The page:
On Friday our Nudge Knowledge panel of experts navigated this political labyrinth
Pollsters, pundits, politicos and politicians are focusing their attention on the election for London Borough Councils next month. Current predictions (including our own) tend to indicate Labour will make significant gains across the Greater London area. If these predictions are accurate, where will the wins and losses be, why and how?
The 2017 General Election has thrown everything up in the air. Likewise, Sadiq Khan’s mayoralty, burgeoning crime rates, Brexit uncertainty and tragic events like Grenfell have an enduring impact on London politics. In our estimation – based on thorough statistical analysis – London is swinging to Labour. This has often been said before, but this time it appears to be more pronounced. In essence, London is increasingly becoming a Labour city. We predict it is possible eight, or as many as twelve, London councils could lack even a single Conservative councillor.
Our expert panel was comprised of Roger Evans, former Deputy Mayor of London, Dave Hill, award-winning Guardian journalist and editor of the On London website, Alex Wilson, former election statistics specialist at the Conservative Party and David Park, Managing-Partner at Nudge Factory. They explored the policy and statistical considerations for Thursday 3 May.
Many London political commentators say ‘the ones to watch’ are the Liberal Democrats, as a part of their campaign to build themselves up again into a national political force. Even though they have suffered devastating political setbacks in the most recent elections, these plucky underdogs may have the opportunity to utilise their outspoken Remain/pro-EU message at the polls – especially with EU nationals. Elsewhere, UKIP and the Greens are very thin on the ground and both are likely to get wiped out on the London political scene. Looking across all the parties, it is striking that the 2018 London elections have the smallest number of candidates since 1990.
At this stage, of the 32 London Boroughs, we statistically predict 23 local authorities going to Labour control, five to the Conservatives, two Liberal Democrat gains and two to No Overall Control. Roger, Dave, Alex and David discussed the complexity of this round of elections, because there are also elections for directly elected mayors in Hackney, Lewisham, Newham and Tower Hamlets. Labour is traditionally very strong in borough-level mayoral elections but Tower Hamlets is the one to keep an eye on. Dave Hill gave a detailed account of the internal factionalism in the Labour Party, which is in part an expression of the ‘mainstream centrist Labour’ versus ‘Labour Momentum’ debate, adding to the broader complexity of the party’s prospects. This runs alongside a very diverse population in that particular borough and London as a whole.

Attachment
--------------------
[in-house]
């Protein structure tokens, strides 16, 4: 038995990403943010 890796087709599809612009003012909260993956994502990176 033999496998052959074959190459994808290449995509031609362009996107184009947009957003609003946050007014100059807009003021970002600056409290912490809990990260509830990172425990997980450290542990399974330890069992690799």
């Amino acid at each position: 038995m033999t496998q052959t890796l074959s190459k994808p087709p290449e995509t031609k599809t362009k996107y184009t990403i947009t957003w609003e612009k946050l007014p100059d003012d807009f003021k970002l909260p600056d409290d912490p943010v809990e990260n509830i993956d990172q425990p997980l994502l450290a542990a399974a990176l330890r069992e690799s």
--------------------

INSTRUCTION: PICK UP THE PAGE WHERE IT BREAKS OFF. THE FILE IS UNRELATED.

Former MP John Biggs is the current mayor in Tower Hamlets, but independent candidate Rabina Khan will fight hard with the considerable backing of controversial former mayor Lutfur Rahman and his supporters. The panel also considered the highest profile causality of Labour’s philosophical soul-searching via Sir Robin Wales in Newham after his shock de-selection as their mayoral candidate, after sixteen unbroken years in the job.
Boundary changes are relatively rare in the context of London elections, with council wards providing the building blocks for parliamentary constituencies as well as local authorities. The London Boroughs of Bexley, Croydon, Redbridge and Southwark are implementing changes to ward boundaries; despite this we do not predict any changes in political control. That being said, in Boroughs like Croydon it may make the election in certain wards more competitive in general terms between Labour and the Conservatives. It should be noted that Bexley is the only council to have a reduced the number of wards. The Conservatives will feel a slight squeeze in this borough but will retain control.
Our panel discussed the impact of Brexit in detail, an important consideration given London voted overwhelmingly to remain in the European Union at the referendum. Former Conservative strongholds are likely to lose out; namely Wandsworth, Westminster, and Kensington and Chelsea. Labour is on the march in these boroughs but whether this leads to a breakthrough it is too early to say. Emotive campaigning seems to favour the Labour campaigns in these areas. A lot of noise has been made about Wandsworth for a big Labour gain. Kensingston and Chelsea is likely to remain in Tory hands, with Wandsworth well up for grabs.
However, with the volatile nature of politics at the moment – and an electorate somewhat fatigued with elections per se – anything could happen. The Liberal Democrats are flexing their pro-Remain muscles in Richmond-upon-Thames and Kingston-upon-Thames with wins predicted in both councils. In particular, the panel examined how vocal Lib Dem leader Sir Vince Cable has been on this very topic. Interestingly, despite being a Leave borough Sutton could itself as a No Overall Control council, despite being a current Lib Dem fortress in local government.
In our summary, the panel was settled on the prospect of a very bad night for the Conservatives. We believe London is turning red but we should be alert to some surprises on 3 May.